The history of the 39-year-old alleged “mastermind” behind a plan to attack multiple Democratic Party officials in New Mexico showed an embrace of both violence and conspiracy theories that have driven right-wing political violence in the U.S.
Failed Republican Party candidate Solomon Peña, a self-professed follower of former United States President Donald Trump, was arrested on January 17 2023 in connection with the plot to attack local and state lawmakers, following months of not only a refusal to accept his own loss but a harassment campaign.
Peña ran to represent the state’s 14th District in the New Mexico House of Representatives, but he was trounced in the November 2022 election, garnering 26 percent of the vote against Democrat Miguel P. García.
But less than a month after his electoral drubbing, Peña took inspiration from Trump’s own refusal to accept his loss.
“Trump just announced for 2024,” Peña wrote on Twitter on November 16 2022. “I stand with him. I never conceded my HD 14 race. Now researching my options.”
In the wake of his arrest the tweet, showing Peña standing by Trump flags while wearing Trump paraphernalia, circulated online:
As the Albuquerque Journal reported, the day after posting that tweet, Peña (much like supporters of his party tried to do at the U.S. Capitol on January 6 2021) claimed that he would “stop the certification” of his loss:
On Nov. 17, in response to a Tweet by the New Mexico Secretary of State warning against attempts to manipulate the election certification process, Pena replied “I will attempt to stop the certification in Bernalillo County, until a hand recount has been done. It was rigged!”
Not only did Peña echo the language used to justify the January 6 2021 right-wing coup attempt, another photo on his Twitter account places him in Washington, D.C. at the time of the attack.
“This is one of the last pictures I have of the Jan 06 trip,” Peña wrote. “I lost that phone at the Trump rally in Phoenix, July 2021.Make America Great Again!”
In a reply to someone calling him a criminal on social media, Peña said, “Everyone in the NM government who helped overthrow Trump are the active treasonists who must be placed in Guantanamo Bay Cuba for natural life. Once they are gone I can work on rebuilding Albuquerque.”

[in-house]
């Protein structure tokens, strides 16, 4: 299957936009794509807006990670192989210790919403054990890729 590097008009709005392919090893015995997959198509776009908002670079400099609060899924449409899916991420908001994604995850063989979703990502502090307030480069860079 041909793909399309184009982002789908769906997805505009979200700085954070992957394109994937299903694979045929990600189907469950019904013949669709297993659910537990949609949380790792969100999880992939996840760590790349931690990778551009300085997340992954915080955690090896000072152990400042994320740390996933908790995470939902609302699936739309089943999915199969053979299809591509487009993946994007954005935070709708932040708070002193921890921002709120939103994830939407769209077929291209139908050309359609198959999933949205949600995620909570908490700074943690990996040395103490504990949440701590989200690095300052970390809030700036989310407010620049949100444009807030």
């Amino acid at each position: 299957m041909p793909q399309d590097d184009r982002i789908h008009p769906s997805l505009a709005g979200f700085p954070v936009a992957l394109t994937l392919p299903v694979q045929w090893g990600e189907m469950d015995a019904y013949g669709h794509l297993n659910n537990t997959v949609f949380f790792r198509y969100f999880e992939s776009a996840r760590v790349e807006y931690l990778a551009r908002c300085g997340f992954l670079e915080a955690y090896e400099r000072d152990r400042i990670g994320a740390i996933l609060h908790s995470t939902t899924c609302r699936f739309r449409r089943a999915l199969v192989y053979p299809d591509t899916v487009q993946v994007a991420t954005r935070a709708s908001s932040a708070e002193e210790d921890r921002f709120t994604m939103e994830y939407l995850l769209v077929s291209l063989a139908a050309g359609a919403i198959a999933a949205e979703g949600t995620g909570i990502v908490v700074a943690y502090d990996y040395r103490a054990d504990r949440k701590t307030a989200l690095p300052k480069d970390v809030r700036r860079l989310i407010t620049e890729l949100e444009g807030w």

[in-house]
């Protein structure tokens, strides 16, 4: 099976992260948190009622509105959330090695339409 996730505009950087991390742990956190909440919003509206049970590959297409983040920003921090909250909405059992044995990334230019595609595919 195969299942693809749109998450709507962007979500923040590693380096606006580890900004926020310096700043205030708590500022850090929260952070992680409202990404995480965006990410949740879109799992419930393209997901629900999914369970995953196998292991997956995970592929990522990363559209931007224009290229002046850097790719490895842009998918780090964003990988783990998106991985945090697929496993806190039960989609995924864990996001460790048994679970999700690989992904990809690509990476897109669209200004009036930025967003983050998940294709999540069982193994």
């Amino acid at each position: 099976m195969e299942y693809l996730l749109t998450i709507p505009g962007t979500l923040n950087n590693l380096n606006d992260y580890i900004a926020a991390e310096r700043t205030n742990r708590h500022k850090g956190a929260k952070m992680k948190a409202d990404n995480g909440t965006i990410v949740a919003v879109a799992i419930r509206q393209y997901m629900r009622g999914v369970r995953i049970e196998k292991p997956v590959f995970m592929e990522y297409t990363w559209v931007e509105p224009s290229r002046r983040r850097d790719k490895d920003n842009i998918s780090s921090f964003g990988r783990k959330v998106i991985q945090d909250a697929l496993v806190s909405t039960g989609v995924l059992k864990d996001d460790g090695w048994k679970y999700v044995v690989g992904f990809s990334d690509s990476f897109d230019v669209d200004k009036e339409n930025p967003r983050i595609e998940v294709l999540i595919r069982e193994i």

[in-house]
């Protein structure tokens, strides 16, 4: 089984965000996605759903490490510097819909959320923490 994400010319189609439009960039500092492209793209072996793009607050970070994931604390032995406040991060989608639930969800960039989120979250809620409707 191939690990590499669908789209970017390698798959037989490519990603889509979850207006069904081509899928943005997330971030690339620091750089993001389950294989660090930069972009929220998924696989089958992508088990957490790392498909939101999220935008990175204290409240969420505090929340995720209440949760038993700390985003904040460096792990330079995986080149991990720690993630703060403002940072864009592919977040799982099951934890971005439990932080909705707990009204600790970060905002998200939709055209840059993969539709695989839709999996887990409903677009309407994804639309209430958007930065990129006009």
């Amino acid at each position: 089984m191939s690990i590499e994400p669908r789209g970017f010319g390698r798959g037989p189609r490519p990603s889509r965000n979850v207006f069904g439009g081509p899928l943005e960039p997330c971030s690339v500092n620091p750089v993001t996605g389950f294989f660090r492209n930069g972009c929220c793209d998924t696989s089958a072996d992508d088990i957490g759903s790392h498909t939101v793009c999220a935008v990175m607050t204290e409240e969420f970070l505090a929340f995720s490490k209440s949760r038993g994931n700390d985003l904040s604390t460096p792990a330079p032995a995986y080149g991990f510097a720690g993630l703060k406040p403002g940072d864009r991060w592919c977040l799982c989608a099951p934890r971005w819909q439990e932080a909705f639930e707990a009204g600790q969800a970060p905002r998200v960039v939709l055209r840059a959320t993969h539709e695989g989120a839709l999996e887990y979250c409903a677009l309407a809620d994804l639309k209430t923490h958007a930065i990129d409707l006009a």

Police would come to link Peña to shooting attacks in December 2022 against two county commissioners, Adrian Barboa and Debbie O’Malley, who voted to certify the results of the election — part of a wave of attacks and threats against election officials that have characterized Trump followers since his loss in November 2020 to U.S. President Joe Biden. As the Washington Post reported, the stresses have taken their toll:
The continued harassment has contributed to high turnover among election officials across the country. According to a survey published earlier this year from the Brennan Center for Justice at New York University Law, 1 in 5 election officials are unlikely to continue serving through 2024. Politicians’ attacks on the system, and stress, are the primary reasons they plan to leave, according to the study.
“It’s a challenge every day,” said Lisa Deeley, who as chairwoman of the Philadelphia city commissioners oversees that city’s elections. “The job has changed so much because every day you’re getting the kitchen sink thrown at you, and all the vegetables in the refrigerator and all the sheets and towels in the linen closet.”
No injuries were reported as a result of the multiple shootings. But as Reuters reported, Peña allegedly instructed the four men he hired to carry them out to be fatal.
“Solomon wanted them to aim lower and shoot around 8 pm because occupants would more likely not be laying down,” the criminal complaint against Peña read.
Peña has been charged with conspiracy to commit a felony, shooting at an occupied dwelling, and shooting from a vehicle in connection to the attacks against the homes of county officials as well as the homes of state Reps. Rep Linda López and Javier Martínez.